Following up on my post yesterday, here are the first steps I’m taking to regain control of my time and attention:
- Deactivating Facebook
- Keeping the twitter app on my phone, but turning off notifications. I occasionally need this for work, and it’s a pain to log back in to the various accounts, so I’ll keep it installed, tucked into a folder.
- Deleted my Instagram apps
- Deleted my RSS reader apps
- Deleted my Pocket apps
- Deleted most of my YouTube playlists.
I’m still down with reading blogs occasionally, but I have some of my favourites bookmarked. This should add enough friction that I won’t visit them too often. The new rule, is not to check them unless I have time to read them, right then and there. The strength of read it later services like Pocket and Instapaper is that it saves the article for offline reading, so you can read it anywhere. Whereas, reading an article when you have to be connected means there are only certain times when you can read them. I think it adds more intentionality.
Facebook is my biggest foe. I’ve done social media fasts before, usually during Lent and I really enjoy them. It’s very freeing. While I am a little worried about what I may miss, I know in reality that I won’t miss much. I may miss some birthdays, but in reality, I don’t know most of these folks well enough to wish them a happy birthday normally, so do FB best wishes really mean that much. I’m tired of being addicted to the little red badge, and the multitude of Birthday wishes, when in reality there are just a few that are truly meaningful.
I plan on being off Facebook at least until my second son is born in about 50 days. Even then, I wonder. I feel this urge to share pictures of the new life that will appear in the world. I know many people will be genuinely happy for us, but I wonder. I wonder if the positives outweigh the negatives. When Facebook first came around, I was one of the last of my friends to get on board. I didn’t understand the purpose of it. I’m not sure if I have any clearer answer now. It has allowed me to make connections that previously would have been difficult, but it can also cause great damage to in-person relationships. I’m not saying social media is inherently evil or anything. The company itself may have issues, but the tool is amoral. How you use it defines whether it’s used for a moral or immoral purpose.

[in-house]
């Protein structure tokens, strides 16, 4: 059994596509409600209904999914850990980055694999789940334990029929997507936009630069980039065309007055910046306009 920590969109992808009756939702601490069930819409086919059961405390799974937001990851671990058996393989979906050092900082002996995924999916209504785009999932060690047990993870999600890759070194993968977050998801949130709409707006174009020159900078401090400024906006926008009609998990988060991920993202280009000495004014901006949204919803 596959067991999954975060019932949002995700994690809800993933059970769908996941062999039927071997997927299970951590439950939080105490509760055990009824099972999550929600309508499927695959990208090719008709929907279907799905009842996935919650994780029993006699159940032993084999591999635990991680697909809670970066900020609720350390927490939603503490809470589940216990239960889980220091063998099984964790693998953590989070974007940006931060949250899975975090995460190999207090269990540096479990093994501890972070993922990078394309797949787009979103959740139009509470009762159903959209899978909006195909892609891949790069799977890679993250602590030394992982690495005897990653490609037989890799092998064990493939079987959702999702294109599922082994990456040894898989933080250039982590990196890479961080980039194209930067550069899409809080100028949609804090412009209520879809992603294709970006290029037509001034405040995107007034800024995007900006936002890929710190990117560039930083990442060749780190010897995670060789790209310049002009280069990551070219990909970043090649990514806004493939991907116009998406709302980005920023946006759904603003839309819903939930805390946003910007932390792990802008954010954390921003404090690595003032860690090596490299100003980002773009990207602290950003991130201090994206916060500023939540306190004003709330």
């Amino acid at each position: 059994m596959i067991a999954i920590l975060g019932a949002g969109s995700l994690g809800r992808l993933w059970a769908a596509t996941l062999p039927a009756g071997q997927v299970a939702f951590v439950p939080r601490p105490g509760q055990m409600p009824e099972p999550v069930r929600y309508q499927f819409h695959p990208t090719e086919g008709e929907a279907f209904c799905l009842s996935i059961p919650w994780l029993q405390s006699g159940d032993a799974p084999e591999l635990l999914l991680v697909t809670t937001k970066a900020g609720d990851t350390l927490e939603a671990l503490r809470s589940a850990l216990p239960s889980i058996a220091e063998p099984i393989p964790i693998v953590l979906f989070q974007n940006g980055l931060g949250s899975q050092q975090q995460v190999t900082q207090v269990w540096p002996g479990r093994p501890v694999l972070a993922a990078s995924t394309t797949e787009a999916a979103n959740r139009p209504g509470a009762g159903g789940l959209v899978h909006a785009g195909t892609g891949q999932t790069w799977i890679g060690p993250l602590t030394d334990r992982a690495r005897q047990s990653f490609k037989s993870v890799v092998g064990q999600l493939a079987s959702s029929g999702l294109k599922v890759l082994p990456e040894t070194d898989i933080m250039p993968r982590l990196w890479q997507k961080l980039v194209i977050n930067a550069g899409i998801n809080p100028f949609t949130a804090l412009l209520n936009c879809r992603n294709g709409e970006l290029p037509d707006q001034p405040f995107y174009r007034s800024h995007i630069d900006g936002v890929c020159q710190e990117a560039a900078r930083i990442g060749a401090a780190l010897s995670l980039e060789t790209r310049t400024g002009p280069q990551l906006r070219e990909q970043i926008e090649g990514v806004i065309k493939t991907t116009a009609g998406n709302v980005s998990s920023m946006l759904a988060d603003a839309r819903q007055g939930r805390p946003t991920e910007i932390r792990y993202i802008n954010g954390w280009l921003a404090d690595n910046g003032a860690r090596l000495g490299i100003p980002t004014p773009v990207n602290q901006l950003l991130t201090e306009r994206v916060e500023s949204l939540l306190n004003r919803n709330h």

We’ll see what this experiment brings and whether or not I do reactivate my account when our son is born.
I can already tell that I will become less clingy to my phone. I will stay keep it with me, especially when I’m at work and my wife is at home with our child(ren), but I won’t really have anything to “check” because as much as I still have a ton of apps on my phone, most of them don’t have a purpose until I activate them. They don’t bing, bond, boop, or bop unless I tell them to. So, right away my relationship with my technology with change. I imagine for a while I will feel that pull to check my phone, just in case I missed a notification and the POTUS needs me to negotiate a peace accord; or worse, my wife needs me to pick up something from the grocers on the way home.
Will my relationship with technology become more relaxed over time. Will I see my iPhone and iPad more like tools for my use and not the other way around? Will I then turn to alternate sources of information and entertainment, like, I don’t know: books?
I also want to look at limiting the amount of TV I watch (we’re a no cable, iTunes/Netflix family). So much of TV is formulaic and I’m guessing what the plot twists are and usually can guess who the murder is before the midway point of the show.
So, that’s where I’m at so far. Facebook disconnect: T-48 hours.